Notice: Undefined index: order_next_posts in /nas/content/live/gadgetmag/wp-content/plugins/smart-scroll-posts/smart-scroll-posts.php on line 194

Notice: Undefined index: post_link_target in /nas/content/live/gadgetmag/wp-content/plugins/smart-scroll-posts/smart-scroll-posts.php on line 195

Notice: Undefined index: posts_featured_size in /nas/content/live/gadgetmag/wp-content/plugins/smart-scroll-posts/smart-scroll-posts.php on line 196

GarageBand Tutorial: How to use Flex Time to fix your tracks

Follow our step-by-step guide to fixing timing issues in GarageBand using its powerful editing feature, Flex Time. Missed beats will be a thing of the past!

GarageBand - Fix Timing Issues - Featured
GarageBand - Fix Timing Issues - Sidebar
Scratch the surface of Apple’s entry-level DAW and you’ll find that GarageBand is actually an extremely versatile and powerful bit of kit, especially considering that it comes free on every new Mac.
One of the more advanced features found lurking under the hood is the Flex time functionality, borrowed from GarageBand’s sibling app, Logic. This essentially lets you treat audio files, or ‘Real Instrument’ regions, as if they were MIDI regions, so you can separate, pick up, move, and stretch sections of audio waveforms in much the same way that you can edit MIDI notes. Along with Groove Matching, which lets you select one master track to automatically align the timing of everything else in your project to, GarageBand’s Flex functionality makes it a breeze to fix wayward timing issues when editing your projects. Here’s a basic rundown….

GarageBand - Fix Timing Issues - Step-by-Step



Step 1: Select target region

Double-click the region you want to edit in the Timeline to view it in the waveform edit pane. Our example shows a vocal phrase.







Step 2: Adjust placement

In the Control menu, turn off the Snap to Grid function and adjust the position of the region until the first word of the phrase is on the correct beat.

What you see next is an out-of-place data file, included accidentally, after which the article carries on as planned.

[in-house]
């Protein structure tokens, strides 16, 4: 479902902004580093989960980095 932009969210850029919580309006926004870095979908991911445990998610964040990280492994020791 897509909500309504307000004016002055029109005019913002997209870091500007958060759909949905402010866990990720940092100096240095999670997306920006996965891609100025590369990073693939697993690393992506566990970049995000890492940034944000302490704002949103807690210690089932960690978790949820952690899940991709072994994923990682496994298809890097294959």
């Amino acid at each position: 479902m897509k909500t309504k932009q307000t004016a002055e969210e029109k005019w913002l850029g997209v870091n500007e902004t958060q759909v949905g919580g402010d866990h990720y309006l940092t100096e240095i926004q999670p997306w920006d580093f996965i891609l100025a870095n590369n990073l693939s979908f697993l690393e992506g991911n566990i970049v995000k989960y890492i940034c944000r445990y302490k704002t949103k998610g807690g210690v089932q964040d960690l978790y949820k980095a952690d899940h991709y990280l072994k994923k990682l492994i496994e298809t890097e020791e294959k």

Step 3: Point of no return

Position the cursor in the upper-half of the region in the edit pane and it transforms into the Flex pointer. Click on the first part of the waveform you want to edit.


Step 4: Flexitime

You’ll probably be asked to enable that track’s Follow Tempo & Pitch feature. Click Continue and GarageBand will analyse the audio in the project for you.


Step 5: Flex of gold

A flex marker should now appear. The areas around the marker change colour to indicate which parts of the waveform will be stretched or compressed.


Step 6: A nice example

Drag the marker left or right to adjust the position of the waveform. Here, we’re moving the third word in the phrase so that it falls on the second beat of the bar.


Step 7: Flex in effect

Use the pointer to insert additional markers to adjust the positioning of adjacent parts of the waveform, gradually shaping the phrase to fit the project tempo.


Step 8: Star performance

Select the track you want to align the timing of everything to, and click the star in the box that appears when you hover over the left-edge of a track’s header.



Step 9: Match of the day

Click Continue, then tick the checkboxes in the headers of the tracks that you want to align to the groove master and watch the waveforms snap into line.

Click the image below to zoom in and view the annotations.

GarageBand - Fix Timing Issues - Annotated